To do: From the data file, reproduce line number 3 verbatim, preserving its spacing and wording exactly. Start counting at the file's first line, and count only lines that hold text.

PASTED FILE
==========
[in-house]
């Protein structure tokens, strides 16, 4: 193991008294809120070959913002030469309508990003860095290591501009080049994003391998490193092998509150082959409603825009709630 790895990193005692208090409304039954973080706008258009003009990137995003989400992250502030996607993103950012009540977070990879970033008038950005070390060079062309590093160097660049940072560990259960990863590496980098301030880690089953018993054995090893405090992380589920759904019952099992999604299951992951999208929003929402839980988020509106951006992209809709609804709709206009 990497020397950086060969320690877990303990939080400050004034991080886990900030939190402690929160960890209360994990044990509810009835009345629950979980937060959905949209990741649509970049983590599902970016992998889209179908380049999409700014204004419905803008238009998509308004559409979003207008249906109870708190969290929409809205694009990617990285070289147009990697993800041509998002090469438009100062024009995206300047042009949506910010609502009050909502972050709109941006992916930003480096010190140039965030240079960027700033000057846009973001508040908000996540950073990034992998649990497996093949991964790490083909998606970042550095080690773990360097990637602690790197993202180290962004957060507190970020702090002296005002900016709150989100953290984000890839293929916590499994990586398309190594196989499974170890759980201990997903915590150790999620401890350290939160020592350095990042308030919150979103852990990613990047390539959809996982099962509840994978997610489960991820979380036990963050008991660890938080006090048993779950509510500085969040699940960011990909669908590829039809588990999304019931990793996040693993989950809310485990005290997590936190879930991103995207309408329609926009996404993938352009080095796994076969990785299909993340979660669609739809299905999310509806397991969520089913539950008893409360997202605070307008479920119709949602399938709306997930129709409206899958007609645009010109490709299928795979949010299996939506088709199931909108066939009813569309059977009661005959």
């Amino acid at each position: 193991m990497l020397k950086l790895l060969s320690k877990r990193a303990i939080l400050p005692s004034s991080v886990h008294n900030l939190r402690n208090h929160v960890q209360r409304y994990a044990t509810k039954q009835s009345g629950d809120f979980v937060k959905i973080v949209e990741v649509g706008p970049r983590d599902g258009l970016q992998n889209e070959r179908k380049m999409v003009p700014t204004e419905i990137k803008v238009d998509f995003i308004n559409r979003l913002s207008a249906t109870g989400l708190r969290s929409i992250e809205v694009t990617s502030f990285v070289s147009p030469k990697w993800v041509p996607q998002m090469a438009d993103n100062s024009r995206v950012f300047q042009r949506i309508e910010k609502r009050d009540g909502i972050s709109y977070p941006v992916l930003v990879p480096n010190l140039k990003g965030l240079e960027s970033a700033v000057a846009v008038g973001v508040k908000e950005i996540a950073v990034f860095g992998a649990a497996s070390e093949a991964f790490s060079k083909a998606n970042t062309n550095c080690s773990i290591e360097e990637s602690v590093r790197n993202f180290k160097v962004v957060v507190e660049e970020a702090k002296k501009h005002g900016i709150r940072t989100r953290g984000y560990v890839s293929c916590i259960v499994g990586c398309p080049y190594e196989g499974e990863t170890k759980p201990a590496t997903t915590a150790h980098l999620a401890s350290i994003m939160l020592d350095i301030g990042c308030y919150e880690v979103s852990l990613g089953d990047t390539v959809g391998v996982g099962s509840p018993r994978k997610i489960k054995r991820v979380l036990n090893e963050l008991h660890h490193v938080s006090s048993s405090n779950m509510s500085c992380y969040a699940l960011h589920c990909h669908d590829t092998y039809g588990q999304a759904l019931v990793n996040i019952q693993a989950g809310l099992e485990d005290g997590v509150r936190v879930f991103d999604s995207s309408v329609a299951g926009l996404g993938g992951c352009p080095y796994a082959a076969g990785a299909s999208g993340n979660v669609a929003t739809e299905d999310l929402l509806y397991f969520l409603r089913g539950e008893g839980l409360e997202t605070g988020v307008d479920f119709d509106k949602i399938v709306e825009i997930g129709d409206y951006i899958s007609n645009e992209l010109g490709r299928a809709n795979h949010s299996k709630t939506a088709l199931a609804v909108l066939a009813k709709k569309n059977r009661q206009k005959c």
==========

């Amino acid at each position: 193991m990497l020397k950086l790895l060969s320690k877990r990193a303990i939080l400050p005692s004034s991080v886990h008294n900030l939190r402690n208090h929160v960890q209360r409304y994990a044990t509810k039954q009835s009345g629950d809120f979980v937060k959905i973080v949209e990741v649509g706008p970049r983590d599902g258009l970016q992998n889209e070959r179908k380049m999409v003009p700014t204004e419905i990137k803008v238009d998509f995003i308004n559409r979003l913002s207008a249906t109870g989400l708190r969290s929409i992250e809205v694009t990617s502030f990285v070289s147009p030469k990697w993800v041509p996607q998002m090469a438009d993103n100062s024009r995206v950012f300047q042009r949506i309508e910010k609502r009050d009540g909502i972050s709109y977070p941006v992916l930003v990879p480096n010190l140039k990003g965030l240079e960027s970033a700033v000057a846009v008038g973001v508040k908000e950005i996540a950073v990034f860095g992998a649990a497996s070390e093949a991964f790490s060079k083909a998606n970042t062309n550095c080690s773990i290591e360097e990637s602690v590093r790197n993202f180290k160097v962004v957060v507190e660049e970020a702090k002296k501009h005002g900016i709150r940072t989100r953290g984000y560990v890839s293929c916590i259960v499994g990586c398309p080049y190594e196989g499974e990863t170890k759980p201990a590496t997903t915590a150790h980098l999620a401890s350290i994003m939160l020592d350095i301030g990042c308030y919150e880690v979103s852990l990613g089953d990047t390539v959809g391998v996982g099962s509840p018993r994978k997610i489960k054995r991820v979380l036990n090893e963050l008991h660890h490193v938080s006090s048993s405090n779950m509510s500085c992380y969040a699940l960011h589920c990909h669908d590829t092998y039809g588990q999304a759904l019931v990793n996040i019952q693993a989950g809310l099992e485990d005290g997590v509150r936190v879930f991103d999604s995207s309408v329609a299951g926009l996404g993938g992951c352009p080095y796994a082959a076969g990785a299909s999208g993340n979660v669609a929003t739809e299905d999310l929402l509806y397991f969520l409603r089913g539950e008893g839980l409360e997202t605070g988020v307008d479920f119709d509106k949602i399938v709306e825009i997930g129709d409206y951006i899958s007609n645009e992209l010109g490709r299928a809709n795979h949010s299996k709630t939506a088709l199931a609804v909108l066939a009813k709709k569309n059977r009661q206009k005959c």